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An analog computer is a computer or device that uses physical means, such as mechanical or hydraulic components to do computing tasks, rather than using electronic circuits to manipulate the results of digital technologies. Analog computers represented the earliest efforts of engineers to create powerful computing devices, where digital computers quickly took over as technologies such as logic gates and circuit boards were pioneered.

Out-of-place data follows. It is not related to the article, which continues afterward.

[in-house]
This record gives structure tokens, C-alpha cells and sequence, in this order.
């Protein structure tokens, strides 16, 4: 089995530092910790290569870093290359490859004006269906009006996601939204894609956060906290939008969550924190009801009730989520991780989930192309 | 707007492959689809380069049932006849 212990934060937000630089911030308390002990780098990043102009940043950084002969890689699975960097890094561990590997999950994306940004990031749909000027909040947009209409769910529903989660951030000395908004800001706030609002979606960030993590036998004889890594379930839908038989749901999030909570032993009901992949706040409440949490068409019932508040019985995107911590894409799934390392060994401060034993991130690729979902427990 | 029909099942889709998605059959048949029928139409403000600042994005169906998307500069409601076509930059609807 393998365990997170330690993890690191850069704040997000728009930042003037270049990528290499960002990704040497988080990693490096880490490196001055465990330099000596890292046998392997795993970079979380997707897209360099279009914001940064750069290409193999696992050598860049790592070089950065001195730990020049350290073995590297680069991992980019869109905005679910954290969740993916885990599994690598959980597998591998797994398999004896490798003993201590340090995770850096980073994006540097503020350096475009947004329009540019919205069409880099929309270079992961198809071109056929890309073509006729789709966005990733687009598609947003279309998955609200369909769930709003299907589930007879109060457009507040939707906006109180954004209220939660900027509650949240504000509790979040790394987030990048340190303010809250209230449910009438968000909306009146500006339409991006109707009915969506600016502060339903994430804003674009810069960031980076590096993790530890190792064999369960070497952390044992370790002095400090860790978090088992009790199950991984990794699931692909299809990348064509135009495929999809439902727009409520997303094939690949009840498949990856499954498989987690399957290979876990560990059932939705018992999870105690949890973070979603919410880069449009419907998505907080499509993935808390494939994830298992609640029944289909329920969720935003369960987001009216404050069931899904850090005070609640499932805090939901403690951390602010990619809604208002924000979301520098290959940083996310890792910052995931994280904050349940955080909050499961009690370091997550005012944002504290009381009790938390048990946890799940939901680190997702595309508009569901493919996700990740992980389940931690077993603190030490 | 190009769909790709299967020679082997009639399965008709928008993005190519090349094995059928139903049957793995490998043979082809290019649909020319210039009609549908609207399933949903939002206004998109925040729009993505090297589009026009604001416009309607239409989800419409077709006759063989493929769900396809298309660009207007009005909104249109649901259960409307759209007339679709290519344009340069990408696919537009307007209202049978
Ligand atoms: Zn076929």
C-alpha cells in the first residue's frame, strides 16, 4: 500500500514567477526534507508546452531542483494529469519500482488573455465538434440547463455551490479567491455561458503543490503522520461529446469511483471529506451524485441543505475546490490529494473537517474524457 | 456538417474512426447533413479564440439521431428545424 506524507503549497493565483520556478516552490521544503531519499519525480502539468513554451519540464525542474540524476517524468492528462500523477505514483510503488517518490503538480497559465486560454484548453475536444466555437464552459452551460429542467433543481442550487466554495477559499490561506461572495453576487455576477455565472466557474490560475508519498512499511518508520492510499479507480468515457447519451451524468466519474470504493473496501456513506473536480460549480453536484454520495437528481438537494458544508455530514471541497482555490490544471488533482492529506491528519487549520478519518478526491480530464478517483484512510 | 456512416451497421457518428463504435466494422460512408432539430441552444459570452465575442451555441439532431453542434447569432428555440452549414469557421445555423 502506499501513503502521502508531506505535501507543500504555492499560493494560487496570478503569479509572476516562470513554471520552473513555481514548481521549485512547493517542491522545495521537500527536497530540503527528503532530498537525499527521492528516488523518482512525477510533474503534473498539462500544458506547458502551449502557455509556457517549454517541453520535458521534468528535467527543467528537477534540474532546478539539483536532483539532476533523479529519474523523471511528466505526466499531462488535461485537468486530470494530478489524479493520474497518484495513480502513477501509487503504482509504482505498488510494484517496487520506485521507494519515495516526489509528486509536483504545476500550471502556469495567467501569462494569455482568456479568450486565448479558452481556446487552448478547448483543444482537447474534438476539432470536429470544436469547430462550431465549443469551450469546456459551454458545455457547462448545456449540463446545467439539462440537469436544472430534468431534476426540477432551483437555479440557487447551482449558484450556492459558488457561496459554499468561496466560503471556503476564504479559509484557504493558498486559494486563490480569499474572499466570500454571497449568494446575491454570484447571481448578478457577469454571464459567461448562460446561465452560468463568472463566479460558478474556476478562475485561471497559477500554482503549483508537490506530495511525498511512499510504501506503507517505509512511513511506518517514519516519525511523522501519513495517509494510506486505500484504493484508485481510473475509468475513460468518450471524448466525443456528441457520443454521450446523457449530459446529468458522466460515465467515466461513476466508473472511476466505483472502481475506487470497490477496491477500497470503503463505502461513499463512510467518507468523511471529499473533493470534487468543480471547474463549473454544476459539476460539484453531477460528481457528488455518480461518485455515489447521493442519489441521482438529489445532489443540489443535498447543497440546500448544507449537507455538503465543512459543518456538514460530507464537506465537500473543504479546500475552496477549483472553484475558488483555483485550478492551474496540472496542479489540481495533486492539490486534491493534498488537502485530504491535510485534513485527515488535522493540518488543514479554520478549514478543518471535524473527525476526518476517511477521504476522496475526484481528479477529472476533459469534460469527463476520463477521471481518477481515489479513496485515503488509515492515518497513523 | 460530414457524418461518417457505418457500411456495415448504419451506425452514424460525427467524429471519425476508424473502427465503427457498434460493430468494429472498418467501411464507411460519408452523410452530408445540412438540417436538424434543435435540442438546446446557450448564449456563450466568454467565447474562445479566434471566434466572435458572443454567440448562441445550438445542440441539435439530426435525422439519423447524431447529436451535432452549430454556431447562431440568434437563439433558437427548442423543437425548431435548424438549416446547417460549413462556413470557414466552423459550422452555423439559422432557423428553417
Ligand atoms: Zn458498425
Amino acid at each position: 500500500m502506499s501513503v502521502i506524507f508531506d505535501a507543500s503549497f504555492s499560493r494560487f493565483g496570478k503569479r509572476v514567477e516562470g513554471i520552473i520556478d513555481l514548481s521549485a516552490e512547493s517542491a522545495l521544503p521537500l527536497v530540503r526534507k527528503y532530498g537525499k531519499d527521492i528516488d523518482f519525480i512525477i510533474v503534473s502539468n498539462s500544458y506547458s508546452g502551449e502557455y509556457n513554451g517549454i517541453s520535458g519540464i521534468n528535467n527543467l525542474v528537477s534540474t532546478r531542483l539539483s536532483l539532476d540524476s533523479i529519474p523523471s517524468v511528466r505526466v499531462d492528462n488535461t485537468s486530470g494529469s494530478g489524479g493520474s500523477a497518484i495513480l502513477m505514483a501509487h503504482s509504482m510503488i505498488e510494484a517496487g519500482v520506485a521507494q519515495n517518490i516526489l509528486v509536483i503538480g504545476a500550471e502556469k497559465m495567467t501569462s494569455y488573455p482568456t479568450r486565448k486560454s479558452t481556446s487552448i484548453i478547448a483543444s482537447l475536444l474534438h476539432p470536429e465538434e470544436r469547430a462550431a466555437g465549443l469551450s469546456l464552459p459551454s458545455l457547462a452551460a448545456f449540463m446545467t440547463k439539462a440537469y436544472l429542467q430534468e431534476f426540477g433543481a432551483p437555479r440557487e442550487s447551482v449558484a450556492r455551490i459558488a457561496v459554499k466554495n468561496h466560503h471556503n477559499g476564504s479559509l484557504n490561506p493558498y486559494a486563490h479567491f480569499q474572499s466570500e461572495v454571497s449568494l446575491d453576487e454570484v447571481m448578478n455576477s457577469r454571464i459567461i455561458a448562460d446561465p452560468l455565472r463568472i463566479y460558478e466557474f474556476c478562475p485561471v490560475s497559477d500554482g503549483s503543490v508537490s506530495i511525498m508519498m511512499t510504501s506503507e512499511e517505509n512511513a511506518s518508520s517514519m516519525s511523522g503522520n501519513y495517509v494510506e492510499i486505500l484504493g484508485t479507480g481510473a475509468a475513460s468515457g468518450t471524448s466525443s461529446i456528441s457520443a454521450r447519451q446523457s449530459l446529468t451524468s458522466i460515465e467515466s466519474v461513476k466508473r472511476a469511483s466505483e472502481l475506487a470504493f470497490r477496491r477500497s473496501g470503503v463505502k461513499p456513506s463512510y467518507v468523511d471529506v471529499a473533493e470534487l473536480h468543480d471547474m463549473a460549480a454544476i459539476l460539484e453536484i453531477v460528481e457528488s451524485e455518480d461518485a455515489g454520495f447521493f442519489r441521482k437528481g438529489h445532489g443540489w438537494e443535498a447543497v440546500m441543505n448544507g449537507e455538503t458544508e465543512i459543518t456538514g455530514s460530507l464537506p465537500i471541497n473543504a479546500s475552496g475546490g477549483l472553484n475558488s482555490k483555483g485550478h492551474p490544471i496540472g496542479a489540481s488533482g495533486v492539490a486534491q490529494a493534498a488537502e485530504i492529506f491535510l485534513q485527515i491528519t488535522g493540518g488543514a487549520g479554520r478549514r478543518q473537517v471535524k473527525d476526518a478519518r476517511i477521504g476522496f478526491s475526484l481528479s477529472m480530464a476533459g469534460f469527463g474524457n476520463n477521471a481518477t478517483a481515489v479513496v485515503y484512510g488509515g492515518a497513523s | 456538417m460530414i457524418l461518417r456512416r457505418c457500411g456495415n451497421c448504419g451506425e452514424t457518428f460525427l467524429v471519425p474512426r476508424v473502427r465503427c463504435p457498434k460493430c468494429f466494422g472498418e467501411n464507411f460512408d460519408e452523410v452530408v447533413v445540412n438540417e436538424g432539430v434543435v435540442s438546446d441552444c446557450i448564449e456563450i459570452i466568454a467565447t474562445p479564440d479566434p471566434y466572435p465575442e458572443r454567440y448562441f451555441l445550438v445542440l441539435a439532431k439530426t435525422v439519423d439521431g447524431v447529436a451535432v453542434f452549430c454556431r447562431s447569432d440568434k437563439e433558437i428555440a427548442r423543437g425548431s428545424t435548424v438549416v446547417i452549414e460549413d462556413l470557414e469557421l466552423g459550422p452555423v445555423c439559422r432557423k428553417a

Early examples of analog computers include Charles Babbage's Analytical Engine and other designs of the era, such as the Jacquard loom. These early computers worked through mechanical processes with physical mechanical parts. Another example is the Enigma machine used to crack German cryptography in World War II. Some types of hardware after that era were said to have bridged analog and physical design, for instance, the widely used punch card systems of early mainframe computers for data input.
While analog computers are largely obsolete, there are still a few efforts to research the use of analog computers in control systems, and for other specialized uses.